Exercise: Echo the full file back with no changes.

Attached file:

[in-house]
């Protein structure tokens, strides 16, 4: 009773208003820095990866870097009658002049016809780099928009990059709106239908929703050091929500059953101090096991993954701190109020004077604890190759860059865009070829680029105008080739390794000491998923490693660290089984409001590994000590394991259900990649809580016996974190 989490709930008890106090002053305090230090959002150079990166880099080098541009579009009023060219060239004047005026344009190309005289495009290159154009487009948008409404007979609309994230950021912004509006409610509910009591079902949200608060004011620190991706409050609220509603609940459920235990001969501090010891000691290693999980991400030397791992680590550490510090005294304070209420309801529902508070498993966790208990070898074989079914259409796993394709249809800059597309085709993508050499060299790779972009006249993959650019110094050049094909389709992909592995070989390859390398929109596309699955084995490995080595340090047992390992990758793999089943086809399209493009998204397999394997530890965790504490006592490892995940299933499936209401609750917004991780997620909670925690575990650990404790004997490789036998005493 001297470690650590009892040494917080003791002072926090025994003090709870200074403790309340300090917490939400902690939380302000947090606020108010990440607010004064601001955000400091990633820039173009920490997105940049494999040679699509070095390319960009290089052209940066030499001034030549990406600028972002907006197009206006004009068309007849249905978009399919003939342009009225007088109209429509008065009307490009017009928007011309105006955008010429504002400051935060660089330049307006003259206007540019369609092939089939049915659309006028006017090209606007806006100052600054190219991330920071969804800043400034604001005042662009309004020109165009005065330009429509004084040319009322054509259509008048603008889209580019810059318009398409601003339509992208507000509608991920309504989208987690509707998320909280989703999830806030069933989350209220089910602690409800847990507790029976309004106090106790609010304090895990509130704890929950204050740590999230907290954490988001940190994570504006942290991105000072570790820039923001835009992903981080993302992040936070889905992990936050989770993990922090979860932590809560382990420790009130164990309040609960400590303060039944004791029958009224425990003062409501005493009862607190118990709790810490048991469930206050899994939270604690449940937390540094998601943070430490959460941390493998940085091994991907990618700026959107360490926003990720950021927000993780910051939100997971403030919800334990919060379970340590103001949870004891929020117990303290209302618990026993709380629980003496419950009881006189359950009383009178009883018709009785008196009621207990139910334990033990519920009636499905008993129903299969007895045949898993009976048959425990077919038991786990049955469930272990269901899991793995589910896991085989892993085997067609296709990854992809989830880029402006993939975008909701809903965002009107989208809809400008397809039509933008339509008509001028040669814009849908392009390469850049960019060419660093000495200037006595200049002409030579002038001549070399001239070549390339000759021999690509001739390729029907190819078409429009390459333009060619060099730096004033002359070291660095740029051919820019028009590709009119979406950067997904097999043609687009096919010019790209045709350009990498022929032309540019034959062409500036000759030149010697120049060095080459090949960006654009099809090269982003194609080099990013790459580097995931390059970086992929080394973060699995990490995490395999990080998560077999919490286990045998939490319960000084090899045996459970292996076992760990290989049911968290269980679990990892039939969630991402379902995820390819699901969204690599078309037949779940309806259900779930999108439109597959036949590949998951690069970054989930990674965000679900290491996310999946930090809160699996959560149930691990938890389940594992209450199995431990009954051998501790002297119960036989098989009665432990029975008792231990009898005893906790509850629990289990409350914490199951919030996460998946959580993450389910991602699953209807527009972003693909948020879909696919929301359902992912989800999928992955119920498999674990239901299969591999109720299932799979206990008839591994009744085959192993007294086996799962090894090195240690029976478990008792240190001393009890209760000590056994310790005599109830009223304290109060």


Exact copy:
[in-house]
């Protein structure tokens, strides 16, 4: 009773208003820095990866870097009658002049016809780099928009990059709106239908929703050091929500059953101090096991993954701190109020004077604890190759860059865009070829680029105008080739390794000491998923490693660290089984409001590994000590394991259900990649809580016996974190 989490709930008890106090002053305090230090959002150079990166880099080098541009579009009023060219060239004047005026344009190309005289495009290159154009487009948008409404007979609309994230950021912004509006409610509910009591079902949200608060004011620190991706409050609220509603609940459920235990001969501090010891000691290693999980991400030397791992680590550490510090005294304070209420309801529902508070498993966790208990070898074989079914259409796993394709249809800059597309085709993508050499060299790779972009006249993959650019110094050049094909389709992909592995070989390859390398929109596309699955084995490995080595340090047992390992990758793999089943086809399209493009998204397999394997530890965790504490006592490892995940299933499936209401609750917004991780997620909670925690575990650990404790004997490789036998005493 001297470690650590009892040494917080003791002072926090025994003090709870200074403790309340300090917490939400902690939380302000947090606020108010990440607010004064601001955000400091990633820039173009920490997105940049494999040679699509070095390319960009290089052209940066030499001034030549990406600028972002907006197009206006004009068309007849249905978009399919003939342009009225007088109209429509008065009307490009017009928007011309105006955008010429504002400051935060660089330049307006003259206007540019369609092939089939049915659309006028006017090209606007806006100052600054190219991330920071969804800043400034604001005042662009309004020109165009005065330009429509004084040319009322054509259509008048603008889209580019810059318009398409601003339509992208507000509608991920309504989208987690509707998320909280989703999830806030069933989350209220089910602690409800847990507790029976309004106090106790609010304090895990509130704890929950204050740590999230907290954490988001940190994570504006942290991105000072570790820039923001835009992903981080993302992040936070889905992990936050989770993990922090979860932590809560382990420790009130164990309040609960400590303060039944004791029958009224425990003062409501005493009862607190118990709790810490048991469930206050899994939270604690449940937390540094998601943070430490959460941390493998940085091994991907990618700026959107360490926003990720950021927000993780910051939100997971403030919800334990919060379970340590103001949870004891929020117990303290209302618990026993709380629980003496419950009881006189359950009383009178009883018709009785008196009621207990139910334990033990519920009636499905008993129903299969007895045949898993009976048959425990077919038991786990049955469930272990269901899991793995589910896991085989892993085997067609296709990854992809989830880029402006993939975008909701809903965002009107989208809809400008397809039509933008339509008509001028040669814009849908392009390469850049960019060419660093000495200037006595200049002409030579002038001549070399001239070549390339000759021999690509001739390729029907190819078409429009390459333009060619060099730096004033002359070291660095740029051919820019028009590709009119979406950067997904097999043609687009096919010019790209045709350009990498022929032309540019034959062409500036000759030149010697120049060095080459090949960006654009099809090269982003194609080099990013790459580097995931390059970086992929080394973060699995990490995490395999990080998560077999919490286990045998939490319960000084090899045996459970292996076992760990290989049911968290269980679990990892039939969630991402379902995820390819699901969204690599078309037949779940309806259900779930999108439109597959036949590949998951690069970054989930990674965000679900290491996310999946930090809160699996959560149930691990938890389940594992209450199995431990009954051998501790002297119960036989098989009665432990029975008792231990009898005893906790509850629990289990409350914490199951919030996460998946959580993450389910991602699953209807527009972003693909948020879909696919929301359902992912989800999928992955119920498999674990239901299969591999109720299932799979206990008839591994009744085959192993007294086996799962090894090195240690029976478990008792240190001393009890209760000590056994310790005599109830009223304290109060």